In March 2022, the Consumer Financial Protection Bureau (“CFPB”) issued a 54 page report regarding the impacts of medical debt on consumers. The CFPB research showed that $88 billion in medical debt was on consumer credit records as of June 2021 and most medical debt collection tradelines are under $500.
In response, Equifax, Experian, and TransUnion (the “NCRCs”) announced they would change how medical debt will be reported on credit reports. Three changes were announced:
- As of July 1, 2022, any paid medical collection debt will no longer appear on a consumer’s credit report;
- As of July 1, 2022, the NCRCs extended the period before an unpaid medical debt can be reported from six months to one year; and
- In the first half of 2023, the NCRCs will no longer include medical collection debt under $500 on credit reports.
Currently, the NCRCs are still including medical collection debt under $500 on credit reports. This should change within the next three months.
On February 14, 2023, the CFPB published a new report — Market Snapshot: An Update on Third-Party Debt Collections Reporting — with some interesting findings related to medical debt tradelines. Those findings include:
- Contingency-fee-based debt collectors (as opposed to debt buyers) primarily furnish medical collections tradelines.
- “Medical bills account for 68.9 percent of furnished collections by contingency-fee-based debt collectors.”
- Contingency-fee-based debt collectors (which includes most medical debt collectors) reported 38% fewer tradelines in the first quarter of 2022 compared to the first quarter of 2018.
- Medical debt tradelines decreased from approximately 160 million in 2018 to approximately 100 million in 2022.
- “Most collections tradelines are for low-balance, non-financial accounts. The median collections balance is $382, and almost three-quarters of all collections are non-financial, including medical, utility, telecommunications, and rental/leasing collections.”
- Medical collections tradelines constitute 57% of all collections on consumer credit reports.
- Medical collections had 544 furnishers of debt collection tradelines (the highest number of furnishers when compared to the other asset types, such as banking & financial, retail, telecom, etc.)
The report estimates that even once the NCRCs exclude medical collection debt under $500 on credit reports, many consumers will still have medical debt on their credit reports:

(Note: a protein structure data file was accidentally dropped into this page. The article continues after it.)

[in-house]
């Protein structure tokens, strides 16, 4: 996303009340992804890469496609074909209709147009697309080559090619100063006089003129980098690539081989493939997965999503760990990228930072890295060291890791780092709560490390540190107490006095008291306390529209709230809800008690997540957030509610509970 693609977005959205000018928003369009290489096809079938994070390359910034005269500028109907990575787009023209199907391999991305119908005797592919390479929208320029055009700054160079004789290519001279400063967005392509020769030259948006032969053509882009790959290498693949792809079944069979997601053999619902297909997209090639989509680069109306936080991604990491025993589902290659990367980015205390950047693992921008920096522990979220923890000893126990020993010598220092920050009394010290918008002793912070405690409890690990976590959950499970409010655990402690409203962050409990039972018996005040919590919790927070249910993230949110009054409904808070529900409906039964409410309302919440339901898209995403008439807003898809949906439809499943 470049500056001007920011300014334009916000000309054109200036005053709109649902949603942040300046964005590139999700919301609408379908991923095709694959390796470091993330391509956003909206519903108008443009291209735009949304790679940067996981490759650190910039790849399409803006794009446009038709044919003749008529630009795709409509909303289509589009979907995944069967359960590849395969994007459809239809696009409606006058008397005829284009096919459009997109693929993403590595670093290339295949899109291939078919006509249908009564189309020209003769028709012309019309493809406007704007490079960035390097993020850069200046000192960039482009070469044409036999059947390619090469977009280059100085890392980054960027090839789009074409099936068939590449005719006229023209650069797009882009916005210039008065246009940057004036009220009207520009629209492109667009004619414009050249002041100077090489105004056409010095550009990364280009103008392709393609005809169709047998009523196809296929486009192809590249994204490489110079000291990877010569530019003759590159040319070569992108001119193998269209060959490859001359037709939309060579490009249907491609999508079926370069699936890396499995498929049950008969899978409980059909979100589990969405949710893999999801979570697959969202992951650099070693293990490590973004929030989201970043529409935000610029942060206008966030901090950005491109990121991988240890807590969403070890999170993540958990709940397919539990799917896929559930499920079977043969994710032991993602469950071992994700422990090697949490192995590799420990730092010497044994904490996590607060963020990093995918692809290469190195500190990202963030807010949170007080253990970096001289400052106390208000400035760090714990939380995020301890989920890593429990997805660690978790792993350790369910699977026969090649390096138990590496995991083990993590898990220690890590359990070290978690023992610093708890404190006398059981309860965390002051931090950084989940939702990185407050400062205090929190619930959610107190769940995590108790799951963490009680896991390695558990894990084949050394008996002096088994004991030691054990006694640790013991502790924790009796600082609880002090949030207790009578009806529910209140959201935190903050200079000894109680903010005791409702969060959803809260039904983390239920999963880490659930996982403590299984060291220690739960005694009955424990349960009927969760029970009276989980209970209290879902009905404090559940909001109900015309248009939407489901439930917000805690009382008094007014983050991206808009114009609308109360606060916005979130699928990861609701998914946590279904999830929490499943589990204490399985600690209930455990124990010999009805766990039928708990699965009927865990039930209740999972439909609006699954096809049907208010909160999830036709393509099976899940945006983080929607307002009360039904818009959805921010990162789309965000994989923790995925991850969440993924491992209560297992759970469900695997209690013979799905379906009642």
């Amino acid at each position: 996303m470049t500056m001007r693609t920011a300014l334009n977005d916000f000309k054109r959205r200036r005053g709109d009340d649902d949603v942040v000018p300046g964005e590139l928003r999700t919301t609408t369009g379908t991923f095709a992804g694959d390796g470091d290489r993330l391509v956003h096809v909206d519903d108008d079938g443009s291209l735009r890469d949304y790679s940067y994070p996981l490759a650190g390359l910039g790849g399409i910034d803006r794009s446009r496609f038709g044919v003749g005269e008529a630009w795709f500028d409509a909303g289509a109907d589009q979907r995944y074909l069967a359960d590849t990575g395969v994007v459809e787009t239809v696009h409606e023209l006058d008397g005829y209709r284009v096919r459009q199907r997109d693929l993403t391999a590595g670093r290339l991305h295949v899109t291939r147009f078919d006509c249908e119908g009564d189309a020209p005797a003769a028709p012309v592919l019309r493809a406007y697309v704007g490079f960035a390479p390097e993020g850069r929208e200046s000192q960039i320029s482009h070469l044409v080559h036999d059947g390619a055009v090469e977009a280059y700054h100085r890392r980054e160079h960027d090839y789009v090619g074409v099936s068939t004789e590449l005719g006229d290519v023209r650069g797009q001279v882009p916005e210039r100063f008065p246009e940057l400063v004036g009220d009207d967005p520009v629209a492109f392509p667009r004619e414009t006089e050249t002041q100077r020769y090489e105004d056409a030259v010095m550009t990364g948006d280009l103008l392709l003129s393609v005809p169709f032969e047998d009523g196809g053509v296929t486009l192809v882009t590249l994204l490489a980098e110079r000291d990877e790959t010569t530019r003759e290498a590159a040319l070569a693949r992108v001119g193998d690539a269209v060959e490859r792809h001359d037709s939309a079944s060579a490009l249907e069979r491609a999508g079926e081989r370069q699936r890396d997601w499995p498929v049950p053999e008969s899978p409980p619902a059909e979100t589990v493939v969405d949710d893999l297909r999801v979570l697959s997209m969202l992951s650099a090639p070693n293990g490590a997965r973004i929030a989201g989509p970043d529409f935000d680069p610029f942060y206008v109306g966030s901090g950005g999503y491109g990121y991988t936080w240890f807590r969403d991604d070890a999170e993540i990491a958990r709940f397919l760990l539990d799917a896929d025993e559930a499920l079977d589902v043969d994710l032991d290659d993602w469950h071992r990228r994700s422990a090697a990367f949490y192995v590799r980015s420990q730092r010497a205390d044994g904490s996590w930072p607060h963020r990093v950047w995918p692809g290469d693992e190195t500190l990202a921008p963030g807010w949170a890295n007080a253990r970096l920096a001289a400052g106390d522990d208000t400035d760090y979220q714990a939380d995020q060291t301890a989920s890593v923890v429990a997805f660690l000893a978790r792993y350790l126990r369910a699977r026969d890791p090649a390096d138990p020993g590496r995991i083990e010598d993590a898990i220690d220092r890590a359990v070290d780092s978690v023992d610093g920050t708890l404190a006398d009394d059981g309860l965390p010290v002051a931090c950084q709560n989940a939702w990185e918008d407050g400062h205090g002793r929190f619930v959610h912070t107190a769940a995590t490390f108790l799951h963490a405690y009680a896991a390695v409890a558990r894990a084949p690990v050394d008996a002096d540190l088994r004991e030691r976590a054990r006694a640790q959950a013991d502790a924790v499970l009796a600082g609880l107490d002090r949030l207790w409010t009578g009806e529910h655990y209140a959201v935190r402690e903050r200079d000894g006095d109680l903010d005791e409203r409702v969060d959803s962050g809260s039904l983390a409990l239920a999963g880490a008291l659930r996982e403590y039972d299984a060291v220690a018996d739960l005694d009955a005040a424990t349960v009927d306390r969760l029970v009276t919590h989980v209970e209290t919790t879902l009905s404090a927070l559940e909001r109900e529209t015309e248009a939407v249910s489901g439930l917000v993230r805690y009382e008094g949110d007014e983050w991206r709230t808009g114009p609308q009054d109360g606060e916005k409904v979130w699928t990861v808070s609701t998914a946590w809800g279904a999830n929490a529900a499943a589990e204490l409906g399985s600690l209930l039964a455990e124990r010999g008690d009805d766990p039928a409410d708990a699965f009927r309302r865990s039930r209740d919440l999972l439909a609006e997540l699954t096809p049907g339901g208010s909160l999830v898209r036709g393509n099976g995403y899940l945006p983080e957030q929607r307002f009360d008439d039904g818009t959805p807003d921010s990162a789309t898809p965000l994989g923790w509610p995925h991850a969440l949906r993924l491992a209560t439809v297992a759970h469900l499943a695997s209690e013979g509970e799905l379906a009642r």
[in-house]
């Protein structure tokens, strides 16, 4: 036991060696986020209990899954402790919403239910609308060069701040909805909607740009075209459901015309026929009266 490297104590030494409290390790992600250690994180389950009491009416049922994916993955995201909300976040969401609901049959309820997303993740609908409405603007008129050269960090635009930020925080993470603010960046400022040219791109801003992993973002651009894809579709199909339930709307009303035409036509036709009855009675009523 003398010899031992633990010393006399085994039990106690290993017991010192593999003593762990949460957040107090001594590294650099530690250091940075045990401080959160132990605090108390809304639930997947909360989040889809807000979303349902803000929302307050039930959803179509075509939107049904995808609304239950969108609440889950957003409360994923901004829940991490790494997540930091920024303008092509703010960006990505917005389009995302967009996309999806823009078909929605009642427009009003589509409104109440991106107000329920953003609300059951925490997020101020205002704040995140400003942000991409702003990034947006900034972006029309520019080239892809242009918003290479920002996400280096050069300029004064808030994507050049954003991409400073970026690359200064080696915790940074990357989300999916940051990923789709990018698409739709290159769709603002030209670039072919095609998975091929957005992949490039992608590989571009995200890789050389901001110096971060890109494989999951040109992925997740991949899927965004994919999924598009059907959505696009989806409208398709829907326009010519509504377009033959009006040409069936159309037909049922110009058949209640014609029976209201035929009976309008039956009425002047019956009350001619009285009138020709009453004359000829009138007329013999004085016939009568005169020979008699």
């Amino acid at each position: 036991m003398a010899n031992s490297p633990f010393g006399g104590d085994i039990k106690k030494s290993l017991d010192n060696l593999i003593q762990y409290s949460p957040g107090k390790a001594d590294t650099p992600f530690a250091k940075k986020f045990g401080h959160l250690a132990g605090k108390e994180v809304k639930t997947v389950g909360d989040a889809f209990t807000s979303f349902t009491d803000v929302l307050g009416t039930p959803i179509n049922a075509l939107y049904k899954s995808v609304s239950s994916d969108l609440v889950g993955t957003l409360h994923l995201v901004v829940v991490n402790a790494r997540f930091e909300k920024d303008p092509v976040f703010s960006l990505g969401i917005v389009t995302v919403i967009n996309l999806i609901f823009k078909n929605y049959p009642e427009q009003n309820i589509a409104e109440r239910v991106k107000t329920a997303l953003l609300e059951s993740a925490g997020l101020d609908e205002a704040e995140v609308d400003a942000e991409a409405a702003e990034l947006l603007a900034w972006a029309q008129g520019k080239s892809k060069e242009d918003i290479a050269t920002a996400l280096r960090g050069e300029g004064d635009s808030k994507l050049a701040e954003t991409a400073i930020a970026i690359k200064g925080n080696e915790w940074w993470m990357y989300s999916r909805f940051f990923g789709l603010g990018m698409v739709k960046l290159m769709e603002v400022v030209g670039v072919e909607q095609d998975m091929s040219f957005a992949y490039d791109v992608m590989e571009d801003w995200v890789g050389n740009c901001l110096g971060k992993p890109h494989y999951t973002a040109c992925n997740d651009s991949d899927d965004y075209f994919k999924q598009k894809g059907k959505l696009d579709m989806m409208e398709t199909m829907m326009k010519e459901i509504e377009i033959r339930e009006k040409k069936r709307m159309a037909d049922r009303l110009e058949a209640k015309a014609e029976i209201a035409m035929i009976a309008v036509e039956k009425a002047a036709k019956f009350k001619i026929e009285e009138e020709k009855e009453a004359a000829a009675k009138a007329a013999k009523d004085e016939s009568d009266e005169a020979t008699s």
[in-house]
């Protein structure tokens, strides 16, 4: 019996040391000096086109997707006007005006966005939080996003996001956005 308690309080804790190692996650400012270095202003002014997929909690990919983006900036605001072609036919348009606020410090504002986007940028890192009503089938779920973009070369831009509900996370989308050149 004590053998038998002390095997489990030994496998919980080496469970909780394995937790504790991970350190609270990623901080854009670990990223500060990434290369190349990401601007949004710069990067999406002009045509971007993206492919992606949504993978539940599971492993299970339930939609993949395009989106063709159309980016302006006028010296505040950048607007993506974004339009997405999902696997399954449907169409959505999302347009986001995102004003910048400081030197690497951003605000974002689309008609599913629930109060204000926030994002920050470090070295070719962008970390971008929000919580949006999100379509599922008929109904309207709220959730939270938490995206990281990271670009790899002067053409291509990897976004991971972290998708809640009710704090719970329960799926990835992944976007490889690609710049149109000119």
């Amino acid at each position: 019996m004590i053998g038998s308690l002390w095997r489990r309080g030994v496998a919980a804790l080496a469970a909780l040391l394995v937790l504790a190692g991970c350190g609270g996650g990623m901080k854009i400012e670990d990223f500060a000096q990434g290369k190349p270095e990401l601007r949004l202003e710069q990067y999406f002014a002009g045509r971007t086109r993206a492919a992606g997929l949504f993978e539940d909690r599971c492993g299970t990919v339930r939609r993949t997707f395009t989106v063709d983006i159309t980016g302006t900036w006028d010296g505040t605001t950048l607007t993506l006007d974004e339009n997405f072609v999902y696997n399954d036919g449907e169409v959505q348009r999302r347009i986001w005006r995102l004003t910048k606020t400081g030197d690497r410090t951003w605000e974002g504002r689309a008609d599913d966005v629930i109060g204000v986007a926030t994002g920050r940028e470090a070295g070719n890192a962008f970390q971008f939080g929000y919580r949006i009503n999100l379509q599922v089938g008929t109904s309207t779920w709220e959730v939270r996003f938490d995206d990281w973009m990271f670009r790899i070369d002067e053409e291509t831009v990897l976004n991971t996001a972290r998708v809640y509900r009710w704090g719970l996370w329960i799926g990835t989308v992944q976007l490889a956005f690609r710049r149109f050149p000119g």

Upcoming changes to medical collections reporting, as announced by Equifax, Experian, and TransUnion, will remove low-balance (less than $500) and paid medical collection tradelines from consumer credit reports. While this will reduce the total number of medical collections tradelines, an estimated half of all consumers with medical collections tradelines will still have them on their credit reports, with the larger collection amounts representing a majority of the outstanding dollar amount of medical collections remaining on credit reports.
The report concludes:
Despite being less predictive of future loan repayment than other types of financial tradelines, medical collections continue to be the most common collection tradeline on consumer credit reports.
The number of collection tradelines on consumer reports should decrease further due to planned changes to medical collection reporting by the three NCRCs. The CFPB estiamtes that two-thirds of medical collections tradelines will be removed as a result of these changes, which may lead to increased credit scores for millions of consumers, many of whom will no longer have any collections on their credit reports. However, in dollar terms, the removed collections represent a minority of all medical collection balances. The CFPB estimates that about half of all consumers who currently have medical collections tradelines on their credit reports will likely still have medical collections reported once the changes go into effect.
With these medical debt reporting statistics, will the CFPB do more to protect consumers from the reporting of medical debt? Knowing it isn’t predictive of future loan repayment, it should. However, for now, we will wait and see the effect of the NCRCs promised debt reporting change, which should happen any day.
 A tradeline is an item on a consumer’s credit report and includes information about an allegedly unpaid debt.